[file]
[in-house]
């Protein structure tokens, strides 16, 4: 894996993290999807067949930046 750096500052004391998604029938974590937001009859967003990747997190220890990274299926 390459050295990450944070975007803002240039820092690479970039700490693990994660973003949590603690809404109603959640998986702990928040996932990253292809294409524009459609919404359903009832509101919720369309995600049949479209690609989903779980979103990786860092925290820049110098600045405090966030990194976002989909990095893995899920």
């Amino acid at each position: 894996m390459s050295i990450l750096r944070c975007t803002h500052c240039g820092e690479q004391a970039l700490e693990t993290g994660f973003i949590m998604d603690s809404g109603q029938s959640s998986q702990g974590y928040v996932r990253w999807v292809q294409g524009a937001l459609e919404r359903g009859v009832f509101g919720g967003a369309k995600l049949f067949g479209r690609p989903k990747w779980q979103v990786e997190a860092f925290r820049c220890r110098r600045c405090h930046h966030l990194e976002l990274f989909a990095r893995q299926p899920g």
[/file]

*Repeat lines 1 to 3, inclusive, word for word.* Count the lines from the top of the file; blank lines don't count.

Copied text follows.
[in-house]
């Protein structure tokens, strides 16, 4: 894996993290999807067949930046 750096500052004391998604029938974590937001009859967003990747997190220890990274299926 390459050295990450944070975007803002240039820092690479970039700490693990994660973003949590603690809404109603959640998986702990928040996932990253292809294409524009459609919404359903009832509101919720369309995600049949479209690609989903779980979103990786860092925290820049110098600045405090966030990194976002989909990095893995899920």
């Amino acid at each position: 894996m390459s050295i990450l750096r944070c975007t803002h500052c240039g820092e690479q004391a970039l700490e693990t993290g994660f973003i949590m998604d603690s809404g109603q029938s959640s998986q702990g974590y928040v996932r990253w999807v292809q294409g524009a937001l459609e919404r359903g009859v009832f509101g919720g967003a369309k995600l049949f067949g479209r690609p989903k990747w779980q979103v990786e997190a860092f925290r820049c220890r110098r600045c405090h930046h966030l990194e976002l990274f989909a990095r893995q299926p899920g």